• It forces young people to get in touch with their own beliefs. Youth LEAD requires its participants to articulate in front of a group what they believe in. This helps them gain clarity on their own views, which in turn creates confidence and a strong sense of self. This is an important first step in being able to communicate with people who disagree. A Christian or Jew who is secure in his own faith, who is not just “going along” with what he thinks he’s “supposed” to believe, is less likely to feel threatened by hearing beliefs that are the polar opposite of his own views. In fact, a democracy depends upon a citizenry able to understand why they hold their beliefs and how to defend them, rather than blindly following the pack.
“People fear that interfaith work will dilute their religion or convert them, but it’s not like that at all,” says Daisy Alioto, a Youth LEAD alum and Christian Scientist who attends Bowdoin College in Maine. “It really helped me become more articulate about explaining my religion. Sometimes it takes someone asking you a question that you never considered to increase your understanding of your religion.”
• It helps them give “different” a name and a face. Left to their own devices, kids tend to gravitate toward others who are most like them. Youth LEAD forces them to truly get to know young people from other faiths and cultures. From there, it’s just a hop, skip, and a jump to getting to like them. And from that point on, when they think of Jews, they think “Talia.” When they think of Muslims, they think “Amal.” This makes it far more difficult to feel apathy or negativity toward these groups. They come to see the essential humanity in everyone.
“I became friends with many people I know I wouldn’t have gotten to know at school,” adds Amal Cheema, a Muslim and a junior at Sharon High School.
“I was never a racist person, and I give thanks to my parents because of that,” says Cheema. “But trust me, I did harbor some stereotypes. What Youth LEAD did was make me realize what tolerance exactly is. Tolerance is not merely accepting someone exists but taking an initiative to understand another’s identity and pride.
“I became a leader, a facilitator, a conflict resolver, a diplomat, a cultural person, a religious person, a citizen because of Youth LEAD…It allowed me to overcome the human tendency to create patterns—patterns that often lead to stereotypes, then to racism, then to conflicts,” she adds.
• They gain a “toolkit” of communication skills that transfer to other people and situations outside the immediate group. Youth LEAD provides intensive training to its participants on how to listen actively, to communicate respectfully even when they disagree, and to negotiate difficult conversations. These are valuable skills that not only help them meet the goals they set inside Youth LEAD—say, initiating an interfaith dialogue between religious Muslims and religious Jews, or educating communities on how to stop teen pregnancy or violence—but that will help them in all aspects of life.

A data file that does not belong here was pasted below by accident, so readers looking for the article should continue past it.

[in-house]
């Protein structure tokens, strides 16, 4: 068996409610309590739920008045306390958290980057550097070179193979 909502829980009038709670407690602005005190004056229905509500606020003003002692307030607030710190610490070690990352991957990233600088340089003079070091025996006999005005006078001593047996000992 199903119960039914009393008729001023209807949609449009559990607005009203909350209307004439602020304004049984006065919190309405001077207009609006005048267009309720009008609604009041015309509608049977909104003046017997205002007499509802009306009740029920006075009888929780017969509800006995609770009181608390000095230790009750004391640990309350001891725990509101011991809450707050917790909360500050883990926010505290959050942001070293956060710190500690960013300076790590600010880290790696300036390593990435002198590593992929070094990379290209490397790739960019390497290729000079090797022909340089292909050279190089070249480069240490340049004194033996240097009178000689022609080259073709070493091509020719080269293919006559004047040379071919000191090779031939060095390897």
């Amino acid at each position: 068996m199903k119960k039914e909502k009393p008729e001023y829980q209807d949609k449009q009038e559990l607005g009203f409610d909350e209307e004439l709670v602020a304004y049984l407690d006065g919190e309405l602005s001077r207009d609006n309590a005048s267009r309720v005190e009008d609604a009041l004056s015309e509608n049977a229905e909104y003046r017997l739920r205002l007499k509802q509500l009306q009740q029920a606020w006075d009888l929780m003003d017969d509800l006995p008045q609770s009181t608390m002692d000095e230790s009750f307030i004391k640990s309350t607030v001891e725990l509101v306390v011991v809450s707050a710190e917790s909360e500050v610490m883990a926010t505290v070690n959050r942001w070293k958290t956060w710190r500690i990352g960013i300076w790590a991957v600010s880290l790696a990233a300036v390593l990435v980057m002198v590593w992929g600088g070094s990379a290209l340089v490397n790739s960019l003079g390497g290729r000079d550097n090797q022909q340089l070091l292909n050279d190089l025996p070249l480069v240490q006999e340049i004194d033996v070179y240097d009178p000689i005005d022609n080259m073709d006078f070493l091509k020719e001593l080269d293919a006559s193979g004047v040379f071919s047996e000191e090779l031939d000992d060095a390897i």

“Many of society’s biggest problems, including terrorism and other forms of violence, stem from desperation and hopelessness,” says Penn. “And I think that’s one of the most powerful things about Youth LEAD. We encourage young people to think about how they can help lift their fellow human beings out of those conditions.
“It’s not all about talking,” she adds. “It’s about trying to fix what’s broken in the world, together—and it’s about not letting the fact that you don’t look like each other or agree with each other stop you from your mission.”
Renata Bakousseva, who now works for an oil company in Brunei Darussalam, Southeast Asia, says she is currently using many of the skills she learned during her time with Youth LEAD. “I find that I am…more understanding of the traditions, despite being newly exposed to them, than some other expats,” she says. “Youth LEAD taught me how to handle these differences, how to agree to disagree with someone’s ideas without showing disrespect for the opposite culture…Youth LEAD nurtured within me this desire to learn more about other people. So anywhere I go, I make the effort to befriend people who have different backgrounds. It makes life more fun and interesting!”
Ultimately, the biggest fans of intercultural organizations tend to be the young people who’ve belonged to them. They wax eloquent about the rewards they receive from the experience.
“What it does for each person is different,” explains Cheema. “For some people, they find their identity. Others connect with their culture, religion, or heritage. Some become leaders; some become dialoguers. Youth LEAD is completely personalized in how it changes you as a human being.
“Maybe, just maybe,” she adds, “if youth from all over the U.S.A. participated in Youth LEAD, then any type of conflict would be resolved in a flash, people could be more tolerant of each other, and in a long shot, world peace would not be so far off.”
# # #
About Youth LEAD:
YL teen leaders at the flagship program in Sharon, MA, have developed and facilitated community dialogues, celebrations, and school programs for over 4,000 people. They have presented workshops at national conferences in Chicago, Kansas City, Cambridge, and Atlanta, and international conferences in India and Jordan. In the spring of 2011, YL Sharon teens were featured on Linda Ellerbee’s Nick News segment “Freedom to Believe…or Not” as an example of teens “waging peace” in the name of religion (available on www.nick.com/videos/nick-news-